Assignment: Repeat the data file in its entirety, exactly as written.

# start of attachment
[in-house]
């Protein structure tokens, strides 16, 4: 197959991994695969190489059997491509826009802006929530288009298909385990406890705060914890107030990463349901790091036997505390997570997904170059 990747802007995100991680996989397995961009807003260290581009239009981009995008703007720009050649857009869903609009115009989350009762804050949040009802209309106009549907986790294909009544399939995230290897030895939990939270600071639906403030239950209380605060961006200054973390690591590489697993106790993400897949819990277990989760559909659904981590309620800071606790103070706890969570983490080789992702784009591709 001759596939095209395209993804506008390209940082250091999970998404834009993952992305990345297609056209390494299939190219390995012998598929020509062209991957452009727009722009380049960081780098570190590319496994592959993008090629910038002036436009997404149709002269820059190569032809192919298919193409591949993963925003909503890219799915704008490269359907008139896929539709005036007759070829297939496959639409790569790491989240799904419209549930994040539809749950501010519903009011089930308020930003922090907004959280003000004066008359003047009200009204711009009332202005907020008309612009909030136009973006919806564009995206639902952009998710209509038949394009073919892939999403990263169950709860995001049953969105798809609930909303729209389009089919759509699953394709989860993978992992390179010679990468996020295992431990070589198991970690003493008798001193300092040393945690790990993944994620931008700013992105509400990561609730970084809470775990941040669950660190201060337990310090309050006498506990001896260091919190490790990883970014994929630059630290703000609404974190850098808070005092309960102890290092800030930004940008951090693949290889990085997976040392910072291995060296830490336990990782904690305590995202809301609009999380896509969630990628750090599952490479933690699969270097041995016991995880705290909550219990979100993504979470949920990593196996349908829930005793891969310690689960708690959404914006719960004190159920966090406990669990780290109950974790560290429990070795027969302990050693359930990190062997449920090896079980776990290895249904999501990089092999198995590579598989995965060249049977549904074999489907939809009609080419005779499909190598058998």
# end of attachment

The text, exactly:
[in-house]
């Protein structure tokens, strides 16, 4: 197959991994695969190489059997491509826009802006929530288009298909385990406890705060914890107030990463349901790091036997505390997570997904170059 990747802007995100991680996989397995961009807003260290581009239009981009995008703007720009050649857009869903609009115009989350009762804050949040009802209309106009549907986790294909009544399939995230290897030895939990939270600071639906403030239950209380605060961006200054973390690591590489697993106790993400897949819990277990989760559909659904981590309620800071606790103070706890969570983490080789992702784009591709 001759596939095209395209993804506008390209940082250091999970998404834009993952992305990345297609056209390494299939190219390995012998598929020509062209991957452009727009722009380049960081780098570190590319496994592959993008090629910038002036436009997404149709002269820059190569032809192919298919193409591949993963925003909503890219799915704008490269359907008139896929539709005036007759070829297939496959639409790569790491989240799904419209549930994040539809749950501010519903009011089930308020930003922090907004959280003000004066008359003047009200009204711009009332202005907020008309612009909030136009973006919806564009995206639902952009998710209509038949394009073919892939999403990263169950709860995001049953969105798809609930909303729209389009089919759509699953394709989860993978992992390179010679990468996020295992431990070589198991970690003493008798001193300092040393945690790990993944994620931008700013992105509400990561609730970084809470775990941040669950660190201060337990310090309050006498506990001896260091919190490790990883970014994929630059630290703000609404974190850098808070005092309960102890290092800030930004940008951090693949290889990085997976040392910072291995060296830490336990990782904690305590995202809301609009999380896509969630990628750090599952490479933690699969270097041995016991995880705290909550219990979100993504979470949920990593196996349908829930005793891969310690689960708690959404914006719960004190159920966090406990669990780290109950974790560290429990070795027969302990050693359930990190062997449920090896079980776990290895249904999501990089092999198995590579598989995965060249049977549904074999489907939809009609080419005779499909190598058998």